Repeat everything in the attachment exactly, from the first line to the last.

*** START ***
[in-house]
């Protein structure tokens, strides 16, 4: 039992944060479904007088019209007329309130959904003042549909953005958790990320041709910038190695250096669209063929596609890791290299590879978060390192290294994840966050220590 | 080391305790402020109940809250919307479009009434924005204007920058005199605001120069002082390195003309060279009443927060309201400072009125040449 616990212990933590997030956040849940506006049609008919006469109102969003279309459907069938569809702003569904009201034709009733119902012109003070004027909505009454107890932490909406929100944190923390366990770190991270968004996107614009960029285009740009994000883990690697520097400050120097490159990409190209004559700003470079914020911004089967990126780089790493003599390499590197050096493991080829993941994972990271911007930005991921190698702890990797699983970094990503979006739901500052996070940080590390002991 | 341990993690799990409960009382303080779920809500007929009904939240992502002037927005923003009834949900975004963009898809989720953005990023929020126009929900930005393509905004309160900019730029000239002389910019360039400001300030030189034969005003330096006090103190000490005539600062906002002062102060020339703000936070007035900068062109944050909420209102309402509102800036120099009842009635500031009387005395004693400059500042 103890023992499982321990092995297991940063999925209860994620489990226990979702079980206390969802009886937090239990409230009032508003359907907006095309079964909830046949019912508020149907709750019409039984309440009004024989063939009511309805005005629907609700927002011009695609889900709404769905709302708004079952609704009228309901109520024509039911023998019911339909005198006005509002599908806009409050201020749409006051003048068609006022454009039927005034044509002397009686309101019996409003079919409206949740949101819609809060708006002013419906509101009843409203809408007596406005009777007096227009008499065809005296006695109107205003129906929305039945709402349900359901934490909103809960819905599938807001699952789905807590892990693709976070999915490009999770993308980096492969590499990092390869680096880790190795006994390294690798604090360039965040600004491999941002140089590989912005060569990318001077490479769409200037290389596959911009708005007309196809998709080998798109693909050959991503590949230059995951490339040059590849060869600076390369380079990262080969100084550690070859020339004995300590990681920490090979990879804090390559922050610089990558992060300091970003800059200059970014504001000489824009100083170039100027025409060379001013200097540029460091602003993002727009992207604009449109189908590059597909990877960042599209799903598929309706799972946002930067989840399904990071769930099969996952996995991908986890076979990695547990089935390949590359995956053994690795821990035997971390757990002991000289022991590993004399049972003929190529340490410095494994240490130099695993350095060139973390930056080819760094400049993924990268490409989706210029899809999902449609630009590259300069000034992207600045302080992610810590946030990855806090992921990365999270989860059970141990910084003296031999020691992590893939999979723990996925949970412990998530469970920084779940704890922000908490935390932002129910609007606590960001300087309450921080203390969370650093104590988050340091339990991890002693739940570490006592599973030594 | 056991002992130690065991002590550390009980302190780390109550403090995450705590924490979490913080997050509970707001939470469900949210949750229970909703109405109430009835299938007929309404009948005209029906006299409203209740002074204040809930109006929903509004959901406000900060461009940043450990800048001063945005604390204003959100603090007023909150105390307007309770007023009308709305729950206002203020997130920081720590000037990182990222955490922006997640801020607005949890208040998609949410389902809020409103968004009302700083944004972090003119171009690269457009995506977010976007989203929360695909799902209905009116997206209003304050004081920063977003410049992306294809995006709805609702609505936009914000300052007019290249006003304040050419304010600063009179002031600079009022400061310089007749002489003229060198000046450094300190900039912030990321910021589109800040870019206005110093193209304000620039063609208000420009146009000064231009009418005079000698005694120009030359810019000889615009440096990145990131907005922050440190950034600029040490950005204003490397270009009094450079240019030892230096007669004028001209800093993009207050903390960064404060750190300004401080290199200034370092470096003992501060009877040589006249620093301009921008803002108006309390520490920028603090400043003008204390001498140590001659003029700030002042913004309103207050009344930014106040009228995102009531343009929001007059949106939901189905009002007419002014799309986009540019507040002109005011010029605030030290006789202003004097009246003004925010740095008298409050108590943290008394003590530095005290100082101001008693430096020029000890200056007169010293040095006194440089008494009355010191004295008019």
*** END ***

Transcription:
[in-house]
């Protein structure tokens, strides 16, 4: 039992944060479904007088019209007329309130959904003042549909953005958790990320041709910038190695250096669209063929596609890791290299590879978060390192290294994840966050220590 | 080391305790402020109940809250919307479009009434924005204007920058005199605001120069002082390195003309060279009443927060309201400072009125040449 616990212990933590997030956040849940506006049609008919006469109102969003279309459907069938569809702003569904009201034709009733119902012109003070004027909505009454107890932490909406929100944190923390366990770190991270968004996107614009960029285009740009994000883990690697520097400050120097490159990409190209004559700003470079914020911004089967990126780089790493003599390499590197050096493991080829993941994972990271911007930005991921190698702890990797699983970094990503979006739901500052996070940080590390002991 | 341990993690799990409960009382303080779920809500007929009904939240992502002037927005923003009834949900975004963009898809989720953005990023929020126009929900930005393509905004309160900019730029000239002389910019360039400001300030030189034969005003330096006090103190000490005539600062906002002062102060020339703000936070007035900068062109944050909420209102309402509102800036120099009842009635500031009387005395004693400059500042 103890023992499982321990092995297991940063999925209860994620489990226990979702079980206390969802009886937090239990409230009032508003359907907006095309079964909830046949019912508020149907709750019409039984309440009004024989063939009511309805005005629907609700927002011009695609889900709404769905709302708004079952609704009228309901109520024509039911023998019911339909005198006005509002599908806009409050201020749409006051003048068609006022454009039927005034044509002397009686309101019996409003079919409206949740949101819609809060708006002013419906509101009843409203809408007596406005009777007096227009008499065809005296006695109107205003129906929305039945709402349900359901934490909103809960819905599938807001699952789905807590892990693709976070999915490009999770993308980096492969590499990092390869680096880790190795006994390294690798604090360039965040600004491999941002140089590989912005060569990318001077490479769409200037290389596959911009708005007309196809998709080998798109693909050959991503590949230059995951490339040059590849060869600076390369380079990262080969100084550690070859020339004995300590990681920490090979990879804090390559922050610089990558992060300091970003800059200059970014504001000489824009100083170039100027025409060379001013200097540029460091602003993002727009992207604009449109189908590059597909990877960042599209799903598929309706799972946002930067989840399904990071769930099969996952996995991908986890076979990695547990089935390949590359995956053994690795821990035997971390757990002991000289022991590993004399049972003929190529340490410095494994240490130099695993350095060139973390930056080819760094400049993924990268490409989706210029899809999902449609630009590259300069000034992207600045302080992610810590946030990855806090992921990365999270989860059970141990910084003296031999020691992590893939999979723990996925949970412990998530469970920084779940704890922000908490935390932002129910609007606590960001300087309450921080203390969370650093104590988050340091339990991890002693739940570490006592599973030594 | 056991002992130690065991002590550390009980302190780390109550403090995450705590924490979490913080997050509970707001939470469900949210949750229970909703109405109430009835299938007929309404009948005209029906006299409203209740002074204040809930109006929903509004959901406000900060461009940043450990800048001063945005604390204003959100603090007023909150105390307007309770007023009308709305729950206002203020997130920081720590000037990182990222955490922006997640801020607005949890208040998609949410389902809020409103968004009302700083944004972090003119171009690269457009995506977010976007989203929360695909799902209905009116997206209003304050004081920063977003410049992306294809995006709805609702609505936009914000300052007019290249006003304040050419304010600063009179002031600079009022400061310089007749002489003229060198000046450094300190900039912030990321910021589109800040870019206005110093193209304000620039063609208000420009146009000064231009009418005079000698005694120009030359810019000889615009440096990145990131907005922050440190950034600029040490950005204003490397270009009094450079240019030892230096007669004028001209800093993009207050903390960064404060750190300004401080290199200034370092470096003992501060009877040589006249620093301009921008803002108006309390520490920028603090400043003008204390001498140590001659003029700030002042913004309103207050009344930014106040009228995102009531343009929001007059949106939901189905009002007419002014799309986009540019507040002109005011010029605030030290006789202003004097009246003004925010740095008298409050108590943290008394003590530095005290100082101001008693430096020029000890200056007169010293040095006194440089008494009355010191004295008019």